The Communications Market: Digital Radio Report 2011
Basis of report publication
The government announced its Digital Radio Action Plan in July 2010. Ofcom was asked in the plan to publish an annual report on the availability and take-up of digital radio services.
The plan emphasises that digital radio switchover should begin only when the market is ready and that it should be predominantly consumer-led. An aspirational target date of 2015 was supported by the report. But it also concluded that a decision on switchover could only be made once two criteria had been fulfilled:
- when 50% of all radio listening is via digital platforms; and
- when national DAB coverage is comparable to FM, and local DAB reaches 90% of the population and all major roads.
This report includes data on digital radio devices share of radio listening and information on the coverage project, designed to measure current levels of FM and DAB coverage.
In this report digital radio is used in its broadest sense to include all platforms and technologies that allow listeners to access digital radio services.
1.1 Digital radio services are available through a number of different platforms including DAB digital radio, digital television (Sky, Freeview, Virgin Media, Freesat), and via the internet (which includes services received on PCs, radio sets and tablet devices with a WiFi connection, and internet-enabled mobile phones).
1.2 Digital radio coverage varies by platform. Local DAB multiplexes are estimated to cover 66.2% of households; the BBCs national DAB multiplex covers 92.2% of homes (which will increase to 93.8% by the end of this year) and the comparable figure for the national commercial multiplex is 84.6%. Ninety-three per cent (93%) of main TV sets are connected to digital television and carries some radio services, and 75% of homes have an internet connection.
1.3 In the three months to the end of March 2011, just over a quarter (26.5%) of all radio l i stening hours were to services delivered over a digital distribution platform. This was a 2.5 percentage point (pp) increase in digital listening over the year and an 8.7pp increase in three years.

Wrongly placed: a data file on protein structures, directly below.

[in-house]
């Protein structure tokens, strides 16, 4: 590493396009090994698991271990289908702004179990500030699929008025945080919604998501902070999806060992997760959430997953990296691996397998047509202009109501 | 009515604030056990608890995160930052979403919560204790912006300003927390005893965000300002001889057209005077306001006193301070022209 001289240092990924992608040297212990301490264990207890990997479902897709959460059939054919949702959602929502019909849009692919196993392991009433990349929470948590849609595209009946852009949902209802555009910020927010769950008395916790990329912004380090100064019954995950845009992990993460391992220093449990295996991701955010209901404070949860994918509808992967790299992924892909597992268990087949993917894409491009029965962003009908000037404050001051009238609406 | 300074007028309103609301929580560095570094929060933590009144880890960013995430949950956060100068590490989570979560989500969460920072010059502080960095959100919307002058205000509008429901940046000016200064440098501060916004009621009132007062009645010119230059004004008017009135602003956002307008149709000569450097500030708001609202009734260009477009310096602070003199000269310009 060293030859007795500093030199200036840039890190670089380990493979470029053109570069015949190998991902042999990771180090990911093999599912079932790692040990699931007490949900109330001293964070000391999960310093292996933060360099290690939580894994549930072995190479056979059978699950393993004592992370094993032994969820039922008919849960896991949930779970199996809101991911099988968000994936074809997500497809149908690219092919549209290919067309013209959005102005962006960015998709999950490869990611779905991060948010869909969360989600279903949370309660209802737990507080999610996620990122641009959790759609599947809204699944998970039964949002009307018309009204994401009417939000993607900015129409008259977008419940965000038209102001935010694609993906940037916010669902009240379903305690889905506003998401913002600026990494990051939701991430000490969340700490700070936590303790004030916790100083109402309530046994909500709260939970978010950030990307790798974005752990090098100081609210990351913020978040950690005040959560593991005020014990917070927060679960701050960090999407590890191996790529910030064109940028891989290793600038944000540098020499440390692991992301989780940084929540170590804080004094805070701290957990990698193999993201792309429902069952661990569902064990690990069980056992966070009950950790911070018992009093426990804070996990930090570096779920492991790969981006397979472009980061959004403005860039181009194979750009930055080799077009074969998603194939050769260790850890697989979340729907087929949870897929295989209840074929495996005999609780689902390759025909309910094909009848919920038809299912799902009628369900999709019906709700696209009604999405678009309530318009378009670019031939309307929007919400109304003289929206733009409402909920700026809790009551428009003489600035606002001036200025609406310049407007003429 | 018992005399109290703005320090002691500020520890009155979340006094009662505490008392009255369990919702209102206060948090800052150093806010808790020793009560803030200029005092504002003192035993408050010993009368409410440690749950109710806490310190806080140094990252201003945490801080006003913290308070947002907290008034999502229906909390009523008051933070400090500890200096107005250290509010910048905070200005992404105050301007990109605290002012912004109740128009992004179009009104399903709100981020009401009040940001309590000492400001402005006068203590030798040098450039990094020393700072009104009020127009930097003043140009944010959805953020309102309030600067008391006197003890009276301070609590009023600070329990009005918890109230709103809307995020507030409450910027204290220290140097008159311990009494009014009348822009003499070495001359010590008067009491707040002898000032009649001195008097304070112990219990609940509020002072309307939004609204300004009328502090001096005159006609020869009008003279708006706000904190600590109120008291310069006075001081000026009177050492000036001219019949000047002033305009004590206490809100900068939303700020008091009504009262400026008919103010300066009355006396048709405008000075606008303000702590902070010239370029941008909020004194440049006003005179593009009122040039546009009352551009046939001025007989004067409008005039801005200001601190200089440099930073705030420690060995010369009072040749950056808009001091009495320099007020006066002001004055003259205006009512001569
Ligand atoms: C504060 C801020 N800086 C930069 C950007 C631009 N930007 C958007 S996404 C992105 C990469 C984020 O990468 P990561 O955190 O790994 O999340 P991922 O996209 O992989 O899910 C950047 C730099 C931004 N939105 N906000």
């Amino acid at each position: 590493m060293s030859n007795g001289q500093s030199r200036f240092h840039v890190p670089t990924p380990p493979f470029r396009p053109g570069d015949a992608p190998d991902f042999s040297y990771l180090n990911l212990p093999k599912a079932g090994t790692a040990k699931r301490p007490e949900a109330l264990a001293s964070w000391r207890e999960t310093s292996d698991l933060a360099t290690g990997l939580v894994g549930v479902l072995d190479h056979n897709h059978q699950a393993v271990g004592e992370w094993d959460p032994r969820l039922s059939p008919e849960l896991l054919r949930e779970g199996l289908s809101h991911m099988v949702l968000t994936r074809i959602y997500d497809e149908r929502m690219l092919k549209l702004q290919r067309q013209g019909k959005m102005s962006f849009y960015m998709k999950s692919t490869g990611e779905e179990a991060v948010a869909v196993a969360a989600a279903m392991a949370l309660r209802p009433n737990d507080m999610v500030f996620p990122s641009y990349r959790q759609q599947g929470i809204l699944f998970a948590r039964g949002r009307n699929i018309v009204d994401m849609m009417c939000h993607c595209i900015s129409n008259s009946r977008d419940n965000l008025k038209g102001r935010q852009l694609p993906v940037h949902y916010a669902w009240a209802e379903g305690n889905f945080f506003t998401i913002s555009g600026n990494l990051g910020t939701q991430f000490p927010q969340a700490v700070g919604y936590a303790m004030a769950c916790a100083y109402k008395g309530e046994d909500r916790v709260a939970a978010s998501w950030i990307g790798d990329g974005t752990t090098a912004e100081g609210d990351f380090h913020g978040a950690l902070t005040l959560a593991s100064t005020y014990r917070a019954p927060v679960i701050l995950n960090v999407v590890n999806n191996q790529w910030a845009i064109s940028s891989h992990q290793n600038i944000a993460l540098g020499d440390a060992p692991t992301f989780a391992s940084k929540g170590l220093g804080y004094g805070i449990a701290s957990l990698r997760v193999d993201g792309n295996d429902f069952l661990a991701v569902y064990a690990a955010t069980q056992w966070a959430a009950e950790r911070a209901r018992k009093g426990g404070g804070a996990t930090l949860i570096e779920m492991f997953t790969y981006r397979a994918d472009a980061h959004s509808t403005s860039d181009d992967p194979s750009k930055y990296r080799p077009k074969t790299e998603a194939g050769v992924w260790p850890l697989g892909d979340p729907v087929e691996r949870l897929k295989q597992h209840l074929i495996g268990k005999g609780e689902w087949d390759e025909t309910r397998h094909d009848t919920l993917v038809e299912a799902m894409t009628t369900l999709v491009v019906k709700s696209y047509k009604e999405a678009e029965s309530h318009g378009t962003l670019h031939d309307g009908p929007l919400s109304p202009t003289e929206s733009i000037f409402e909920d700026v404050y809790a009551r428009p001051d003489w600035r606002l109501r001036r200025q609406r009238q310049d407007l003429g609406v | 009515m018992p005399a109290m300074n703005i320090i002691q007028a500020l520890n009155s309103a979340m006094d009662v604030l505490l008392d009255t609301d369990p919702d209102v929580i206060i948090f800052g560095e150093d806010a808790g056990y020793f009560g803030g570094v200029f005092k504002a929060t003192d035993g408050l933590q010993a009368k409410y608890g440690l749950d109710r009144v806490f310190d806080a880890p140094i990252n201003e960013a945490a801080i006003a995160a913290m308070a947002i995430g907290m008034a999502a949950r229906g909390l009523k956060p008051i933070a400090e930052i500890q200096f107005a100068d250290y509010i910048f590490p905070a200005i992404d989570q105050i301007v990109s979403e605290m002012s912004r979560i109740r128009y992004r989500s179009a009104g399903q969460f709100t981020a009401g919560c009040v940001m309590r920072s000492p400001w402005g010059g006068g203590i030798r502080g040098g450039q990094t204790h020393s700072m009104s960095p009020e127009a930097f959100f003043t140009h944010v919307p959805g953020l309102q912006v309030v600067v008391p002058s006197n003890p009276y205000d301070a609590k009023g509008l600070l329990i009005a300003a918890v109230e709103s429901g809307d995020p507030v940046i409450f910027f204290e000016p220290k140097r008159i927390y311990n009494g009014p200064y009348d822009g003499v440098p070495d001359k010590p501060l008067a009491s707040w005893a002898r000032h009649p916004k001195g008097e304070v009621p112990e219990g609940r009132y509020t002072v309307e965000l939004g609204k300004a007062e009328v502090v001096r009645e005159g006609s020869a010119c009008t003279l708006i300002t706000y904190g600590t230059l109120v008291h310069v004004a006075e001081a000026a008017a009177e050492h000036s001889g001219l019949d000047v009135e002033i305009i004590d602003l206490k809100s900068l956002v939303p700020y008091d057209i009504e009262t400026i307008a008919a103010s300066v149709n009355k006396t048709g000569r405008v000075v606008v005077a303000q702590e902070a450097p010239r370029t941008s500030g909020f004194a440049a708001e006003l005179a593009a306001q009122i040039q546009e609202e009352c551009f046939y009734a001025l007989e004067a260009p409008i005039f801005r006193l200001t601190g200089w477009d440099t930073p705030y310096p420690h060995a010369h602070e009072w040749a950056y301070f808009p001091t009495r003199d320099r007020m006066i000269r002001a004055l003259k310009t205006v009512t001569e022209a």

1.4 The proportion of digital listening varies by demographic group. Listeners u n der 65 and those from more affluent demographic groups are the most likely to listen to radio over a digital distribution platform. Digital listening is less prevalent among those over 65, and among the less affluent.
1.5 DAB digital radio was the most widely-used means of listening to digital radio services in Q1 2011, accounting for almost two-thirds (63%) of all digital listener hours; DTV was the second most popular choice (15%) with streaming over the internet ranking third (14%).
1.6 Four digital-only stations drew in over a million listeners (aged 15+) per week in Q1 2011. BBC 6 Music reached 1.3 million listeners a week in Q1 2011 (up by 27% year on year). BBC Radio 7 / 4 Extra attracted 1.2 million listeners while Smash Hits and The Hits weekly audiences reached 1.1 million.
1.7 We estimate that there are between 66 million and 79 million radio sets in use that are less than ten years old (in the form of portable sets, clock radios, audio systems or tuners/receivers) ; there are a further 34 million sets installed in cars and commercial vehicles. The total universe of these sets is therefore estimated to be 100 - 113 million.
1.8 In addition to sets in the home and in vehicles, there are also analogue radio tuners in other devices such as mobile phones and MP3 players.
1.9 A total of 8.5 million radio devices were sold in the 12 months to Q1 2011; just over a fifth (22%) included a DAB tuner. Nearly 13 million DAB digital radio devices in total had been sold in the UK by the end of that period.We estimate that 11 12% of radio sets in the home were digital. In vehicles, we estimate that the number of DAB sets represents just over 1% of the total on the road.
1.10 More than one third (38.2%) of households in Q1 2011 claimed to have access to DAB digital radio, up by 3.7 percentage points year on year. DAB take-up varies significantly across the UK; it was highest in south-east England: Reading and Basingstoke (47%), Sussex and Surrey (46.5%) and Kent (45.9%). Set ownership was lowest in the Scottish Borders at 21.6%, Northern Ireland (22.7%) and north and west Wales (25.9%), where the choice of stations is also lowest.
1.11 Among those who do not yet have access to a DAB digital radio set, 21% claim that they are likely/very likely/certain to buy a set in the next twelve months. Fifty-one per cent (51%) of respondents without a DAB set at home said they were not likely to buy one within the next year. It should be noted that stated intentions measured via research are rarely achieved in practice, and actual take-up is likely to be lower than this.
Background on survey methodology
This report uses a range of data drawn from research sources, including:
- Ofcom licensing data;
- Retail equipment sales and pricing statistics (from an external agency, GfK);
- Ofcom technology tracker research data;
- Ofcom digital radio omnibus research;
- Department for Transport statistics; and
- RAJAR / Ipsos MORI / RSMB radio consumption analysis.
As with any survey data, Ofcoms technology tracking study is subject to an error margin which will be up to +/- 2 percentage points. Note that this report supersedes its predecessor.
The full document is available below